On Invisibility

With an inauguration looming, I went back to an entry from eight years ago almost to the day, following the inauguration of Barack Obama. It sprang from the poem by Elizabeth Alexander.

“Each day we go about our business,” she read during the ceremony, “walking past each other, catching each others’ eyes or not, about to speak or speaking.”

Or, I’d like to add, not doing anything…at all…ever.

Not long before the inauguration, I had spoken with an African American mother who was in the process of applying to schools for her daughter. Having already spent two years at an all-white preschool, a well-known bastion of Waspiness, she wondered if she was up for more of the same going forward. Her daughter had thrived there, she told me, but “of course there are parents who won’t speak. That’s the way they are, and that’s fine.”

No, it’s not fine. I had to admit to her that as much as I love my daughter’s school, and most of people in it, there are parents who for years now have not said “Boo!” to me, no matter how many times I have said, “Hello.” For a while, with a couple of the biggest offenders it became a bit of a game to see if I could get them to even look at me, until one day I just gave up and decided not to acknowledge them either. That’s a shame!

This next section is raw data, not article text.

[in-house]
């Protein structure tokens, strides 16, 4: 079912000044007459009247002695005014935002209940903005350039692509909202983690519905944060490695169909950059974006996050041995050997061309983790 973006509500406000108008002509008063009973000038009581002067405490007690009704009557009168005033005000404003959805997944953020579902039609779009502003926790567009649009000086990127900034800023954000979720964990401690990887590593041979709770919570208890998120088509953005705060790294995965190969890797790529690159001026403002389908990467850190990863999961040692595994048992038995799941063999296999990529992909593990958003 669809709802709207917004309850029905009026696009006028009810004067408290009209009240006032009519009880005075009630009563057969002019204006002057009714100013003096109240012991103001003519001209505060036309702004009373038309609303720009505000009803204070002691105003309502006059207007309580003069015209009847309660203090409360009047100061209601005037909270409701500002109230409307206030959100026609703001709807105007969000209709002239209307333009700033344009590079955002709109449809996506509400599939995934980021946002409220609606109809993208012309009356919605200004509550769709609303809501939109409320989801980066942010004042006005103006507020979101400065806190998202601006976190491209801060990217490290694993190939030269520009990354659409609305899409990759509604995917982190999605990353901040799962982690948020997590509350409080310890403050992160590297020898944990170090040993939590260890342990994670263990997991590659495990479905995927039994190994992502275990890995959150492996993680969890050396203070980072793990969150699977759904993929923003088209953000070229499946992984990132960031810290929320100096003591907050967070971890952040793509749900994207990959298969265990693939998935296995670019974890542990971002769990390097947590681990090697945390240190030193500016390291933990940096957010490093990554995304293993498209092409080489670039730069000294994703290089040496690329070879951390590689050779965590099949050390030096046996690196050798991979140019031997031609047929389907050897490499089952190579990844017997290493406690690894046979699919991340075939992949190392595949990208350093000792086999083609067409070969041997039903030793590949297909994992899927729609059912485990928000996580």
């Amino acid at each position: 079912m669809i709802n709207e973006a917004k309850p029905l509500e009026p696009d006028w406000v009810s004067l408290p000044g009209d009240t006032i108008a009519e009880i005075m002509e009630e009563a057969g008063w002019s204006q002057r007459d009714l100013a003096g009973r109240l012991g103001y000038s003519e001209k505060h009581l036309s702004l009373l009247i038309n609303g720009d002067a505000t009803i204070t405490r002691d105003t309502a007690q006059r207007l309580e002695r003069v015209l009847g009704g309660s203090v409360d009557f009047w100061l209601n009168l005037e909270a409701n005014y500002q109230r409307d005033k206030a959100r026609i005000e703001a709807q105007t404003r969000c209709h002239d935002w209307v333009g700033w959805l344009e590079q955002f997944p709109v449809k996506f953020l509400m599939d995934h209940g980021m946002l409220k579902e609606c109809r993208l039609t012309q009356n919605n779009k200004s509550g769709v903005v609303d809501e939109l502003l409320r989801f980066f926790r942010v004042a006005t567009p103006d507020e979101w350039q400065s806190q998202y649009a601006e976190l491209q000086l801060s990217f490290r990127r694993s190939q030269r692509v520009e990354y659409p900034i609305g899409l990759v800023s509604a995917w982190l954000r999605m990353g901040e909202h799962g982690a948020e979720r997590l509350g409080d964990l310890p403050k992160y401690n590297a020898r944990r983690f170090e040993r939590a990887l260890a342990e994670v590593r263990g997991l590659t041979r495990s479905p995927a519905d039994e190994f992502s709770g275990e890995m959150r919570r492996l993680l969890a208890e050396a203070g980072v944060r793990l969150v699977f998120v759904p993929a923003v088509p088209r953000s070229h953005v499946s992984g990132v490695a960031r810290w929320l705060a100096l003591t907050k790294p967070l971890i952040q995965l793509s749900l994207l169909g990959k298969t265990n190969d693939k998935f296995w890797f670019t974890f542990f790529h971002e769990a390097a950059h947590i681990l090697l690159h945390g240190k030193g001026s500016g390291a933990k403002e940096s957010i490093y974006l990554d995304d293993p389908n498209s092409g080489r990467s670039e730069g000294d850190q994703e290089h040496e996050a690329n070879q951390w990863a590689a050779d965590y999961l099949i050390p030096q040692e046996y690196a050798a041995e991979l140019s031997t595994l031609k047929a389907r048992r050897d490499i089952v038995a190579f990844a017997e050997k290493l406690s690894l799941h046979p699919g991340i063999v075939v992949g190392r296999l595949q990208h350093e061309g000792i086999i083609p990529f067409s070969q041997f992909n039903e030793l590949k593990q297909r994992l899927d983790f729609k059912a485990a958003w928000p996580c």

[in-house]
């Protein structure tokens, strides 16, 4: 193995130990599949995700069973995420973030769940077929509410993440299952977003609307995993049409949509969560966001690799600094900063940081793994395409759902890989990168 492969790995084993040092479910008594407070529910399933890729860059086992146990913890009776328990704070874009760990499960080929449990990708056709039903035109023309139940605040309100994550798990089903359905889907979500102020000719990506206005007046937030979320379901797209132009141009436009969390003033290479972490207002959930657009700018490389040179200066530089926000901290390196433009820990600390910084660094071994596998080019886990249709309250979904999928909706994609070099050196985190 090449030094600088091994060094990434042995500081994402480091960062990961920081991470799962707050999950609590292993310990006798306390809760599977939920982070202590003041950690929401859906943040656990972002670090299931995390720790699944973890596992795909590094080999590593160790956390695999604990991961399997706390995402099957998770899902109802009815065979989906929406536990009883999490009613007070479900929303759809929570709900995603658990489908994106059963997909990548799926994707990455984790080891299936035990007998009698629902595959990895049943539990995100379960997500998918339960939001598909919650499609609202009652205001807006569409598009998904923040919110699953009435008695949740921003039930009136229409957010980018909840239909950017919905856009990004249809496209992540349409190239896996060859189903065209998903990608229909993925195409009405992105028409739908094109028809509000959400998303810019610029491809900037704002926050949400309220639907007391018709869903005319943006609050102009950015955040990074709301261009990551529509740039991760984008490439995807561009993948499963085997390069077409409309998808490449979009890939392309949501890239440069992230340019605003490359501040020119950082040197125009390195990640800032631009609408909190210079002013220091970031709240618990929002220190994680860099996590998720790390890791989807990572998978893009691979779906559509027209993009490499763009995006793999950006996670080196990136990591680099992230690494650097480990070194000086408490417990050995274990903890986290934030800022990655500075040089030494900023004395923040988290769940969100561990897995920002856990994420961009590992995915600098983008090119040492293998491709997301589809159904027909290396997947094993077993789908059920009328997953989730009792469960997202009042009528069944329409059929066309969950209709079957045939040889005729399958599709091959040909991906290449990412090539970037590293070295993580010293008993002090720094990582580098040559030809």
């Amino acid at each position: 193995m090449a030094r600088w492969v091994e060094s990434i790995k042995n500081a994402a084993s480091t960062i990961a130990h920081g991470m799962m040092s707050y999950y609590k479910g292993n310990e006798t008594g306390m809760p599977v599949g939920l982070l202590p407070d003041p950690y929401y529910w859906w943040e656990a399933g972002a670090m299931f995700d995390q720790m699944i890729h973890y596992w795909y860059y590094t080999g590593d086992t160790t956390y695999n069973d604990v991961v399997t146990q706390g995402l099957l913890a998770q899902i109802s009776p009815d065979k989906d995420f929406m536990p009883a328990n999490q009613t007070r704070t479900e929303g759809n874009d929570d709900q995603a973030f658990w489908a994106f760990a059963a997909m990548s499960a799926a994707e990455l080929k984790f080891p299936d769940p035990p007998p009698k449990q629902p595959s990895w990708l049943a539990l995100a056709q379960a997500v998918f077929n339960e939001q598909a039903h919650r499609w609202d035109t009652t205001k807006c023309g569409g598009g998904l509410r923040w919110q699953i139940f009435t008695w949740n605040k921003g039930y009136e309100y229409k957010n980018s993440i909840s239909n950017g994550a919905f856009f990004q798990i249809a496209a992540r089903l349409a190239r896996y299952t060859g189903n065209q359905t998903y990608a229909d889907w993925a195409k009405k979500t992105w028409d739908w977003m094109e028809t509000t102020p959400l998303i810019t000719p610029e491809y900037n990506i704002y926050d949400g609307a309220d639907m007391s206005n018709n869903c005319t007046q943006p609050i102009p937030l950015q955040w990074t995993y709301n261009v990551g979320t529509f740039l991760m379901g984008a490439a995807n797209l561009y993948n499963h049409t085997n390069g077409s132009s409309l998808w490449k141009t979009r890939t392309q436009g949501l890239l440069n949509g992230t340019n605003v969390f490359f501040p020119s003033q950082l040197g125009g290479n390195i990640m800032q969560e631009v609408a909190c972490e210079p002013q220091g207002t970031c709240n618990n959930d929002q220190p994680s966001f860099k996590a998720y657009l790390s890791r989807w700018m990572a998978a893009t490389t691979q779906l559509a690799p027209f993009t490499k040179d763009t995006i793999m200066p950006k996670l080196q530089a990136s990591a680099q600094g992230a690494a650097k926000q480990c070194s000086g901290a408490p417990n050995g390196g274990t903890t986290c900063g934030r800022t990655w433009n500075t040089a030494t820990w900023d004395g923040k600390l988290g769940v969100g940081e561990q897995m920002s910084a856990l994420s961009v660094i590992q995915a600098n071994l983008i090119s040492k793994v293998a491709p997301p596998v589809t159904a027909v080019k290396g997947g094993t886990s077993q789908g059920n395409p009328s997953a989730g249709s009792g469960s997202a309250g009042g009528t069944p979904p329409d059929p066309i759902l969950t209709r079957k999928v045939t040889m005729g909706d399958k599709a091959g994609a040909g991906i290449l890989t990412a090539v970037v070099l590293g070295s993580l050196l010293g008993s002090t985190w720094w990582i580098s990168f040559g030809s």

Another mother once told me, shortly after her two children started at a private school in New York, “You’re in this weird zone. The parents don’t speak to you, because they think you’re a nanny; and the nannies don’t speak, because they know you’re not one of them.”

Okay, so we know that the Nanny Syndrome has a lot to do with it. But others are just rude, and yes, some people still have a hard time talking to black people. I also think that there’s something else going on in the subconscience of many otherwise decent souls: conditioned to believe that they couldn’t possibly know anyone one who doesn’t look like them, their brains simply filter us out.

I happen to know a lot of people, and as I “go about my business,” I am always on the lookout for one of them. It’s fun – well, most of the time – to run into old friends and colleagues, former classmates, fellow moms, and even people I’ve done jury duty with. Plus, I am terrified of dissing them – well, most of them – by not at least smiling in recognition.

Obama may be leaving the White House, but it’s not too late to speak. Whatever your color, you just never know when you might find a friend. Look up! Catch each other’s eyes!

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